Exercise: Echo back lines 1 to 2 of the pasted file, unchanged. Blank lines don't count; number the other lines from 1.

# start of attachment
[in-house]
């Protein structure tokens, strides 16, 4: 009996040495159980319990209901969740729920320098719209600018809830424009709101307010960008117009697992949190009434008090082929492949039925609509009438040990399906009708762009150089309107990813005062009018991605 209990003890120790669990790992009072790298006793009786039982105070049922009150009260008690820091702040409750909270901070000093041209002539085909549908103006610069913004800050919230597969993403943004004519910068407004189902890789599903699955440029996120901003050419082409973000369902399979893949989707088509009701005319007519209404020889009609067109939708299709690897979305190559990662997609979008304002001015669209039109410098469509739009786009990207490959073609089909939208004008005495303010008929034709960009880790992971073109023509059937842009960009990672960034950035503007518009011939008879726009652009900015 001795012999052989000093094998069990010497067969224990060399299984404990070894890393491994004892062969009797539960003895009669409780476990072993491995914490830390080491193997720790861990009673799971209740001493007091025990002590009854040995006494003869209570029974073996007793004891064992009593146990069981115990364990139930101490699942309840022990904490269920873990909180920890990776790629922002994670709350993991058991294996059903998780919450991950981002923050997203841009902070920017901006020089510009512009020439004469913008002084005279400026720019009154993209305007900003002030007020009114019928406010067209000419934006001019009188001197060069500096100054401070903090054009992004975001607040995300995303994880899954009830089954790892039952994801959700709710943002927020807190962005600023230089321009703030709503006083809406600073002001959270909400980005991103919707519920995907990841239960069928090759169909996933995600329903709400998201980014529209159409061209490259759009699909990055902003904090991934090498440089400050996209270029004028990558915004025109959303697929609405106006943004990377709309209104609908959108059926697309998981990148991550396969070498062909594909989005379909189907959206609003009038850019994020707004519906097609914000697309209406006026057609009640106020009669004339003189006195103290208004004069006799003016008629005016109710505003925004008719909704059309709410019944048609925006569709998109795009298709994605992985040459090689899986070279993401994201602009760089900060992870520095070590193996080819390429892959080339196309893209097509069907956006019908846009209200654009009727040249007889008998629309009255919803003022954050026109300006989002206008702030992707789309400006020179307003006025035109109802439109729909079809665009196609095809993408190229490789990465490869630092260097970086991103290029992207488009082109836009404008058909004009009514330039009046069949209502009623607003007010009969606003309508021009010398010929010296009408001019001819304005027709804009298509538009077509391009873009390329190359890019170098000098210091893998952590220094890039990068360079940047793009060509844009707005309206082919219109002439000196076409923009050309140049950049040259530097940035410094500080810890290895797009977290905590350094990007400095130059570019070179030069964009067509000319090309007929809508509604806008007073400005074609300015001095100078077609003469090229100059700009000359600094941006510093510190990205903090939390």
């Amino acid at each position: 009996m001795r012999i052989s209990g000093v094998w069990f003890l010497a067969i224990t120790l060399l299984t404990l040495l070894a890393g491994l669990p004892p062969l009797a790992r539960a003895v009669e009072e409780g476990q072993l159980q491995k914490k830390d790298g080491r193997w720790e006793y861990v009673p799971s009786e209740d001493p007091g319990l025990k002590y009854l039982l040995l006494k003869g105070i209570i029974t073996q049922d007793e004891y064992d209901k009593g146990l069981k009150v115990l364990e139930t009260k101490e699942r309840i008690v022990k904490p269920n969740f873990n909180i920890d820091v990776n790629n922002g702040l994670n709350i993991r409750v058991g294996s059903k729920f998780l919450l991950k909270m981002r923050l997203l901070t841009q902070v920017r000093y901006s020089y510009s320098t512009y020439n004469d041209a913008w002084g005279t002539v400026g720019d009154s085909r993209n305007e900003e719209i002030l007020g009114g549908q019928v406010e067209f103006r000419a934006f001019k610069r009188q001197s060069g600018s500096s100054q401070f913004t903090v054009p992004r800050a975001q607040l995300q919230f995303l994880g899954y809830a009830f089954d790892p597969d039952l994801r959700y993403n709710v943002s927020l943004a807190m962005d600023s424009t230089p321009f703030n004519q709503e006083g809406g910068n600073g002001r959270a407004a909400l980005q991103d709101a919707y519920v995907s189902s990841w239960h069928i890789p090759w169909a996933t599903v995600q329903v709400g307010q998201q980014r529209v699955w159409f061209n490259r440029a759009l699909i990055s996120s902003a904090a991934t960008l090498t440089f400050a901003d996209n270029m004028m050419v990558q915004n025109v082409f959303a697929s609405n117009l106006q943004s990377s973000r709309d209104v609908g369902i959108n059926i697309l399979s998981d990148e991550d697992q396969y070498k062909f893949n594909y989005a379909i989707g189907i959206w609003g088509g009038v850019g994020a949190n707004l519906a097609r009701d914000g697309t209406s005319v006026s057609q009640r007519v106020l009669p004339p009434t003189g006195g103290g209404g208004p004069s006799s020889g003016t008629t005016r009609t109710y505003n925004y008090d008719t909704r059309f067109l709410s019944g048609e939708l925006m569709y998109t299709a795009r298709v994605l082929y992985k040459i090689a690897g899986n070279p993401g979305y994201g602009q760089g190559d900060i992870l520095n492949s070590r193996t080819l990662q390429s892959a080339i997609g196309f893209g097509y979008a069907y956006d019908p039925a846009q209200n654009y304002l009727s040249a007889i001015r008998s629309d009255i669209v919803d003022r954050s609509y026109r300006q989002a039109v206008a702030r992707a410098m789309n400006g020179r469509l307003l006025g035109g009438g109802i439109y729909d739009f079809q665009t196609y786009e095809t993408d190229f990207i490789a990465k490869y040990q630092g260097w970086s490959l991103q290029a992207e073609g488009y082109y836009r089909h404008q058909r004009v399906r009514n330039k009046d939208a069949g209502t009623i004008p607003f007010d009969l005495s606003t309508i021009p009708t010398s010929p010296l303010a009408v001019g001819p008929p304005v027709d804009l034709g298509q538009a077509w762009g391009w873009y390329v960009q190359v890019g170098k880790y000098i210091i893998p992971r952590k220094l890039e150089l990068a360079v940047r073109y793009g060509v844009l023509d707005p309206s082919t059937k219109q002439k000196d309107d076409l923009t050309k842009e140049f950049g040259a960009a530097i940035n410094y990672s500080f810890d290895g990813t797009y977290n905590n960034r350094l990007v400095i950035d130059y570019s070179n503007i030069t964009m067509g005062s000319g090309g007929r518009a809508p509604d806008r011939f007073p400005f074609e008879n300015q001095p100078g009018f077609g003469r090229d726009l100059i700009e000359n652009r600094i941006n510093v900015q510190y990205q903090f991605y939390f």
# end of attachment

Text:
[in-house]
């Protein structure tokens, strides 16, 4: 009996040495159980319990209901969740729920320098719209600018809830424009709101307010960008117009697992949190009434008090082929492949039925609509009438040990399906009708762009150089309107990813005062009018991605 209990003890120790669990790992009072790298006793009786039982105070049922009150009260008690820091702040409750909270901070000093041209002539085909549908103006610069913004800050919230597969993403943004004519910068407004189902890789599903699955440029996120901003050419082409973000369902399979893949989707088509009701005319007519209404020889009609067109939708299709690897979305190559990662997609979008304002001015669209039109410098469509739009786009990207490959073609089909939208004008005495303010008929034709960009880790992971073109023509059937842009960009990672960034950035503007518009011939008879726009652009900015 001795012999052989000093094998069990010497067969224990060399299984404990070894890393491994004892062969009797539960003895009669409780476990072993491995914490830390080491193997720790861990009673799971209740001493007091025990002590009854040995006494003869209570029974073996007793004891064992009593146990069981115990364990139930101490699942309840022990904490269920873990909180920890990776790629922002994670709350993991058991294996059903998780919450991950981002923050997203841009902070920017901006020089510009512009020439004469913008002084005279400026720019009154993209305007900003002030007020009114019928406010067209000419934006001019009188001197060069500096100054401070903090054009992004975001607040995300995303994880899954009830089954790892039952994801959700709710943002927020807190962005600023230089321009703030709503006083809406600073002001959270909400980005991103919707519920995907990841239960069928090759169909996933995600329903709400998201980014529209159409061209490259759009699909990055902003904090991934090498440089400050996209270029004028990558915004025109959303697929609405106006943004990377709309209104609908959108059926697309998981990148991550396969070498062909594909989005379909189907959206609003009038850019994020707004519906097609914000697309209406006026057609009640106020009669004339003189006195103290208004004069006799003016008629005016109710505003925004008719909704059309709410019944048609925006569709998109795009298709994605992985040459090689899986070279993401994201602009760089900060992870520095070590193996080819390429892959080339196309893209097509069907956006019908846009209200654009009727040249007889008998629309009255919803003022954050026109300006989002206008702030992707789309400006020179307003006025035109109802439109729909079809665009196609095809993408190229490789990465490869630092260097970086991103290029992207488009082109836009404008058909004009009514330039009046069949209502009623607003007010009969606003309508021009010398010929010296009408001019001819304005027709804009298509538009077509391009873009390329190359890019170098000098210091893998952590220094890039990068360079940047793009060509844009707005309206082919219109002439000196076409923009050309140049950049040259530097940035410094500080810890290895797009977290905590350094990007400095130059570019070179030069964009067509000319090309007929809508509604806008007073400005074609300015001095100078077609003469090229100059700009000359600094941006510093510190990205903090939390």